June 2016, by Stephanie Matthews, Director
It’s been called a horror story, a tragedy and a scandal. Beyond the hyperbole, the sad fact is that the recent collapse of BHS is an all-too familiar tale of a once iconic brand that failed to move with the times and got left behind.
In May this year the administrators called time on the 88-year old company – a household name with 163 stores employing 11,000 across the UK that (though this might be hard for younger readers to imagine) was once the go-to destination for affordable clothing and homewares in the UK. While the last ditch attempts to find a buyer rumble on (Sports Direct founder Mike Ashley has expressed an interest in ‘saving the BHS brand as well as a number of jobs’) its leaders are being hauled in front of the press and government committees demanding answers and tempers are running high.
This scenario is one that many other brands in the sector and beyond will be working hard to avoid. In a world where consumers are spoiled for choice, the BHS case highlights the very real need for retailers to apply brand-led thinking in the boardroom, not at the eleventh hour but as a natural part of daily decision-making. Here are just a few observations on what went wrong, and what could have been done better if only they’d acted faster.
Short-term financial decisions
BHS was sold to Retail Acquisitions in March 2015 as its losses widened to £21 million in its 2013-14 financial year from £19m the year before. Not only were they carrying a large estate of largely unprofitable stores, their shortsighted addiction to discounting had gradually eroded quality perceptions and destroyed their pricing power. Despite ‘substantial’ investments by the Green family over the years, analysts agree that while the £571m pension deficit proved an insurmountable hurdle for prospective buyers, years of chronic underinvestment in the proposition, innovation and technology seriously damaged the viability of the business and brand.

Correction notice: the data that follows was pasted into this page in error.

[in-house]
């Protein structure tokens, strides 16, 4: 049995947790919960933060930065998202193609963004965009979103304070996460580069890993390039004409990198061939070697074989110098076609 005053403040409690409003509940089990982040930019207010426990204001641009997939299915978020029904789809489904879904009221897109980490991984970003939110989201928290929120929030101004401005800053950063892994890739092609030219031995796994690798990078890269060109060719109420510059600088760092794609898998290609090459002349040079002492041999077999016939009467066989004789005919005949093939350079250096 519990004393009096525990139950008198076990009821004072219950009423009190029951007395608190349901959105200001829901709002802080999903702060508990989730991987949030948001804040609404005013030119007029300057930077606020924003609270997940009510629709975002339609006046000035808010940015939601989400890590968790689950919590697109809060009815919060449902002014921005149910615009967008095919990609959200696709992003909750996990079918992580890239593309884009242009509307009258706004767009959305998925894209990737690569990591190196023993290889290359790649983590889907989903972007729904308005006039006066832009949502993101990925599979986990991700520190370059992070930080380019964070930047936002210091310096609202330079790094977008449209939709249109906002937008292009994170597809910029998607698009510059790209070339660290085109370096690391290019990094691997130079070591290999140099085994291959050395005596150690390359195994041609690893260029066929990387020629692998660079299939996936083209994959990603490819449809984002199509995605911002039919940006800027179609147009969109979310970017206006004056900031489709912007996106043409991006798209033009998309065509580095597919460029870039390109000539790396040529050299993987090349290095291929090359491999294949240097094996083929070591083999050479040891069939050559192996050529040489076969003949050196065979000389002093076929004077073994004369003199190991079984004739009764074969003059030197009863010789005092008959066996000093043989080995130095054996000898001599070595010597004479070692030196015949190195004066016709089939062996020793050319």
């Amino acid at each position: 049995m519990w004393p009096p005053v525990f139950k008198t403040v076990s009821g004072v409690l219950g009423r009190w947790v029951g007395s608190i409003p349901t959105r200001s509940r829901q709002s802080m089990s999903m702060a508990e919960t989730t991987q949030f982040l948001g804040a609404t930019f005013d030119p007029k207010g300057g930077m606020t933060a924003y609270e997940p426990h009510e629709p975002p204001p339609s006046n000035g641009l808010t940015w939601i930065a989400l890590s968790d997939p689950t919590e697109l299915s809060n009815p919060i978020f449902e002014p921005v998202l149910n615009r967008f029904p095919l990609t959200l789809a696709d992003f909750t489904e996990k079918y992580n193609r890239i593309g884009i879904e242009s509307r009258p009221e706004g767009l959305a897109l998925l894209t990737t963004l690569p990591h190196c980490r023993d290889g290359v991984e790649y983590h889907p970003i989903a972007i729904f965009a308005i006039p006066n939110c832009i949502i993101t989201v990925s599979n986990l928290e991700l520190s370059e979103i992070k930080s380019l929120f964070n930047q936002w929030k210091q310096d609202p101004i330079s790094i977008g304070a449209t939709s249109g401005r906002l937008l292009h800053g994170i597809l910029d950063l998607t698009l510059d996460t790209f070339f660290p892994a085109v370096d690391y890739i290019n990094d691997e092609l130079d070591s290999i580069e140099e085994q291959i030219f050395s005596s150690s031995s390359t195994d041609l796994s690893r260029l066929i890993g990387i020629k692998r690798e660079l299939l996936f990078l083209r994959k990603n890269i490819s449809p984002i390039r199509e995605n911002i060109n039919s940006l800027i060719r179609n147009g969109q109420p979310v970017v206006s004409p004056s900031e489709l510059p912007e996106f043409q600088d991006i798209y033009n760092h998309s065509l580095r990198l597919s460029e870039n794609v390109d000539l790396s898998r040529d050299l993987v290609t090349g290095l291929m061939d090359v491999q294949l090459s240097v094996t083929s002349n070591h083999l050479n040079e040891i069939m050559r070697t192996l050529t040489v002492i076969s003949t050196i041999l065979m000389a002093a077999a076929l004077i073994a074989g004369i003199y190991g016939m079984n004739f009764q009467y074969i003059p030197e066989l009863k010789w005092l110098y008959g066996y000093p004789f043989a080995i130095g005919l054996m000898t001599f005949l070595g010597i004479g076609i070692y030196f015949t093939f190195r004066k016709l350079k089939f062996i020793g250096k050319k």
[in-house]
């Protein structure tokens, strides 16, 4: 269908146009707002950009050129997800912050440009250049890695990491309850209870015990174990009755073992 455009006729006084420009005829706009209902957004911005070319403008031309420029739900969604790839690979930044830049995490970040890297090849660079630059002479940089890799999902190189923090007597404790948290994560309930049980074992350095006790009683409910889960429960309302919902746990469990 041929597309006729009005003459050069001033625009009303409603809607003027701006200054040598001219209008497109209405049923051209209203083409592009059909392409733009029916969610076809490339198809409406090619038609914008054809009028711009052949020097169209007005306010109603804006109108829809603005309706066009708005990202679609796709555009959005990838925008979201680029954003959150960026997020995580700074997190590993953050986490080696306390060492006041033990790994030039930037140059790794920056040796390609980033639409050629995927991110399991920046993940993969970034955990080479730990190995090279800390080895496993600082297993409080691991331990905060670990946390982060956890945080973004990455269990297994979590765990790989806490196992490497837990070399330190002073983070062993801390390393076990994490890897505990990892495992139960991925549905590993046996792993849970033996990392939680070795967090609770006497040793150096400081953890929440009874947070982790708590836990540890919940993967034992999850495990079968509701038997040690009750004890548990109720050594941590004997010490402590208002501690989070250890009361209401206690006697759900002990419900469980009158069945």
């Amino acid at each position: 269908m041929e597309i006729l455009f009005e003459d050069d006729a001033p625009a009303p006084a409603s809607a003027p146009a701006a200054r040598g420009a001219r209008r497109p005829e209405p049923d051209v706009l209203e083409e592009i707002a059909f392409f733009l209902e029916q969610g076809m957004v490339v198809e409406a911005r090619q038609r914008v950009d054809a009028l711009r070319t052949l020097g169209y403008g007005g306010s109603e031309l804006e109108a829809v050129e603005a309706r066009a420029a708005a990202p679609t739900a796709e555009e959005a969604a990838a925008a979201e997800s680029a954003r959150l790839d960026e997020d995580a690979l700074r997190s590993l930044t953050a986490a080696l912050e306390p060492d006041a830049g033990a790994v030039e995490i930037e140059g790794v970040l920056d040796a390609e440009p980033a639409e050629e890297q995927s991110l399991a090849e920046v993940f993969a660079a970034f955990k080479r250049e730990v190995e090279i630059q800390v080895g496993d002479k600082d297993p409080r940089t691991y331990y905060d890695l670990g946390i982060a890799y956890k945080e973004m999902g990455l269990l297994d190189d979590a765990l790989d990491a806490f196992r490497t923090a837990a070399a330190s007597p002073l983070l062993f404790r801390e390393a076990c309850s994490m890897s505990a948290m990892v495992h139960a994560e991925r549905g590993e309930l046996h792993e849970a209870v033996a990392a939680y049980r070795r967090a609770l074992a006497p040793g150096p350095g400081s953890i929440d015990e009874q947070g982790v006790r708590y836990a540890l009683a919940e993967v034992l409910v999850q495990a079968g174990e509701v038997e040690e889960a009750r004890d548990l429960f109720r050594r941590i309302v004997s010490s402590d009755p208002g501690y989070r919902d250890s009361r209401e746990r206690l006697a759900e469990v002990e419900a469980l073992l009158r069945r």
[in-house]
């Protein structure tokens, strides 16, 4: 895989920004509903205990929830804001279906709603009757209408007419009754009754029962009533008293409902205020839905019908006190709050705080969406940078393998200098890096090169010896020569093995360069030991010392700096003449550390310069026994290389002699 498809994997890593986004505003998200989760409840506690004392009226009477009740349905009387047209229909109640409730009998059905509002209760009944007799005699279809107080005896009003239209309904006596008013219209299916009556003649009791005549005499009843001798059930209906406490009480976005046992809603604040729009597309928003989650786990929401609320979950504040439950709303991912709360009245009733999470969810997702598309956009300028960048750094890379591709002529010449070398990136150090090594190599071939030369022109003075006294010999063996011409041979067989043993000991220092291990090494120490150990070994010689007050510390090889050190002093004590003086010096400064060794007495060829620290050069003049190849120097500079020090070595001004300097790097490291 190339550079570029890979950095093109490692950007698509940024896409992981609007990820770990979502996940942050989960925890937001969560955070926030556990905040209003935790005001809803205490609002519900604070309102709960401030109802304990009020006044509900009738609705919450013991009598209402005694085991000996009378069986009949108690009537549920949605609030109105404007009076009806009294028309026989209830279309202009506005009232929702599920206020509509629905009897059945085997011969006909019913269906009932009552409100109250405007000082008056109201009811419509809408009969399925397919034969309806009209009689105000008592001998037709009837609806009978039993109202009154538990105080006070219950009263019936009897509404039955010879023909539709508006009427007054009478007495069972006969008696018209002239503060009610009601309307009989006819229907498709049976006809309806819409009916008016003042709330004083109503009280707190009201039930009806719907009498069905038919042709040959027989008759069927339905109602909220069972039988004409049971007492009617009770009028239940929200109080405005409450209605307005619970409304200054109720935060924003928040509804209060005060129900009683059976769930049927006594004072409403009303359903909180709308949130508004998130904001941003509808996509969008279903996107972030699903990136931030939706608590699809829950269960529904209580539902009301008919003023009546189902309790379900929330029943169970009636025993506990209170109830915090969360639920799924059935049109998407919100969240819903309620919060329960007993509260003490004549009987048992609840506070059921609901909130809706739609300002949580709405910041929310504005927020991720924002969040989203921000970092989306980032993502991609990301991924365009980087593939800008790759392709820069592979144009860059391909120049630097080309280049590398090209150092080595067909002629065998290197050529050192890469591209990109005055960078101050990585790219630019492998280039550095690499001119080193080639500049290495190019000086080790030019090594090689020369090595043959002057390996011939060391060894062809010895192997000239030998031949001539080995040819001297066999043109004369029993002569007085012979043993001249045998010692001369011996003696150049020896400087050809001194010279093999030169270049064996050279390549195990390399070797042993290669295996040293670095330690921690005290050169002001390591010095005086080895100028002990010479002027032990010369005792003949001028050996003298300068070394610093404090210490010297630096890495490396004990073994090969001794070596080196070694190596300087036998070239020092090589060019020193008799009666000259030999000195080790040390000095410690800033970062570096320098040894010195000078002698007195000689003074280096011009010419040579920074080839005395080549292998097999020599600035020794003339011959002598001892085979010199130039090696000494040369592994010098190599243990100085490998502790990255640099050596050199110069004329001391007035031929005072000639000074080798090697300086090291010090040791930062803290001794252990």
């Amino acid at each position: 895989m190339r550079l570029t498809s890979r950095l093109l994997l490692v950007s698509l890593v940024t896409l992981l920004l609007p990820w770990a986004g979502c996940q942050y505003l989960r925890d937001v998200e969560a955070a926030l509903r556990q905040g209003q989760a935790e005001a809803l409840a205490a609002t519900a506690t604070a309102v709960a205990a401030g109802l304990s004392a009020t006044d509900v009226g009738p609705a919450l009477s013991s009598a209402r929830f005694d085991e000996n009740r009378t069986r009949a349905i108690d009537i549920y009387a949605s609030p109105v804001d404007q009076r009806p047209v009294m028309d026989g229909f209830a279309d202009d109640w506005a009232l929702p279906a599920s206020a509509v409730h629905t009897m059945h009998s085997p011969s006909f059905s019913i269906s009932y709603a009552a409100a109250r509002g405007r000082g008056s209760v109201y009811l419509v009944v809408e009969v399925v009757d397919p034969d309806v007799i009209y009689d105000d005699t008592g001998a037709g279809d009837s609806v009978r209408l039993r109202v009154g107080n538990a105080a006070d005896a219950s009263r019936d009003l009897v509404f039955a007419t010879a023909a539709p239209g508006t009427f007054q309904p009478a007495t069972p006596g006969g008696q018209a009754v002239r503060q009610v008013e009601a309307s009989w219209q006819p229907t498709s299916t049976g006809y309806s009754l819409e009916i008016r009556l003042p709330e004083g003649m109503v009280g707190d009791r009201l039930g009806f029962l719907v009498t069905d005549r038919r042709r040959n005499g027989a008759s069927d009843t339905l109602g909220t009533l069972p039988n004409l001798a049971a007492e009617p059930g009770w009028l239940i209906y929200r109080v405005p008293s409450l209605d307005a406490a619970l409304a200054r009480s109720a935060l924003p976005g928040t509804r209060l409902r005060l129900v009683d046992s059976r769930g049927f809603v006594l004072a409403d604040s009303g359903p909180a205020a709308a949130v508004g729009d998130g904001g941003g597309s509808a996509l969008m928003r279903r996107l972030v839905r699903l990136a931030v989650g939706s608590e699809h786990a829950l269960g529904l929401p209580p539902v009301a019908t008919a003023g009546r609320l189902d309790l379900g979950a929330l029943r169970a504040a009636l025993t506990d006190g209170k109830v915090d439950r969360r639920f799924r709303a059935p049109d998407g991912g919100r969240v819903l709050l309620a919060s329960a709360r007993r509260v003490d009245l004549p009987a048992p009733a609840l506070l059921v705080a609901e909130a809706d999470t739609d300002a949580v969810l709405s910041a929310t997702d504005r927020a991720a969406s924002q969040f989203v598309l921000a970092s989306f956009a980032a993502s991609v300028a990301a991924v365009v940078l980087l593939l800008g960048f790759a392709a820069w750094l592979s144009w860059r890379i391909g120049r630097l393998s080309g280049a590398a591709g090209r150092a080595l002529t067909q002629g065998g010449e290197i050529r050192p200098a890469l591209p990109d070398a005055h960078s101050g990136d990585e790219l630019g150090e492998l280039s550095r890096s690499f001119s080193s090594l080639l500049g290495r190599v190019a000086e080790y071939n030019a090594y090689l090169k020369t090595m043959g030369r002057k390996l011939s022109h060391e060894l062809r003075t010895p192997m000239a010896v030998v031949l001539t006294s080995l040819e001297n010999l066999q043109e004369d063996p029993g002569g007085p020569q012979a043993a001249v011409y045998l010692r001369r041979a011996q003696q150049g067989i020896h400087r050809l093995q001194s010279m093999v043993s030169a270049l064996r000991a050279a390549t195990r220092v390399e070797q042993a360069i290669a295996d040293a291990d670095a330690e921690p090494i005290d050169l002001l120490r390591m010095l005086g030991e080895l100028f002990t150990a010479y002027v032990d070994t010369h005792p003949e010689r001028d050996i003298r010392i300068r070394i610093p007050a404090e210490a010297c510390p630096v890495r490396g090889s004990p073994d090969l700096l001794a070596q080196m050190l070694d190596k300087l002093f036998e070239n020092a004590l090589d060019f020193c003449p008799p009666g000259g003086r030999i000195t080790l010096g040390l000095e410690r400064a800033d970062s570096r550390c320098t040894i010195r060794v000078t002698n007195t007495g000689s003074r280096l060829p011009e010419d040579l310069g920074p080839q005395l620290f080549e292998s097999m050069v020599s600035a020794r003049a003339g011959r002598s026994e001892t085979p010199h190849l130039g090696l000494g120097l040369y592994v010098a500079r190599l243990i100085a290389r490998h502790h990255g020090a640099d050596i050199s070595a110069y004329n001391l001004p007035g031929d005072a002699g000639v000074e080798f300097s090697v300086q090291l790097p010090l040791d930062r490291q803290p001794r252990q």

Former owner Sir Philip Green – the man behind TopShop – was seemingly unable to bring BHS into the 21st century. Of course, thoughtful, responsible brand stewardship by the right owner is essential to sustain success. To be effective long-term, owners must possess the mix of financial security, experience and ambition. Recent reports revealed that when the company was put up for sale in January 2015, the owners Arcadia Group received credible offers. They discussed selling BHS to a leading turnaround fund Sun Capital (owner of Dreams and Bonmarché) or South Africa’s richest man and retail magnate Christo Wiese before offloading the chain to formerly bankrupt Dominic Chappell with no retail experience for £1 in 2015.
Irrelevance and lack of raison d’etre
While our parents and grandparents may remember shopping in BHS for school uniforms, homewares and lighting, over the last twenty years their stores became tired and dated, leaving them exposed to more aggressive competitors. Following the departure of C&A from Britain in 2000, many stores, including one of their flagships on Oxford Street, soon fell into the hands of Primark – rather than BHS. This symbolic victory was a portent of things to come. BHS failed to articulate its raison d’être leaving consumers confused over who they were and what they stood for. Over time, people voted with their feet and shifted their allegiance to slicker competitors: Matalan, New Look and Bonmarché for fashion and Dunelm, Poundland and John Lewis for homewares.
Turnaround too little, too late
In May 2015, CEO Darren Topp announced his turnaround strategy for BHS with a stated aim to return the department chain to its former glory. Focusing on meeting the needs of working mums in their mid-40s looking for ‘clothing for all the family, homewares, electricals and food’, the plan featured store closures but also growth from in-store concessions from other Arcadia Group brands like Claire’s Accessories, Wallis and Dorothy Perkins, branded food (in partnership with Booker), revamped cafes and restaurants, heritage-appropriate UK sourcing. These were interesting enough moves but in the end, it was a case of too little, too late. Unlike their competitors they were slow too develop an engaging omnichannel experience which would have helped to drive additional revenues by attracting more people to shop online, taking the pressure off their bricks and mortar stores. Getting ahead on click-and-collect was an obvious move they should have made years ago, for instance.
Despite broader challenges in the sector, the decline of BHS was not inevitable. With the right brand thinking in the board room – a single-minded strategy and a desire to get ahead of the consumer, act on insight and invest in iterative improvements across the customer experience – businesses like BHS will be more adaptable and resilient in the face of tough trading conditions.
Photo by tanakawho (Flickr)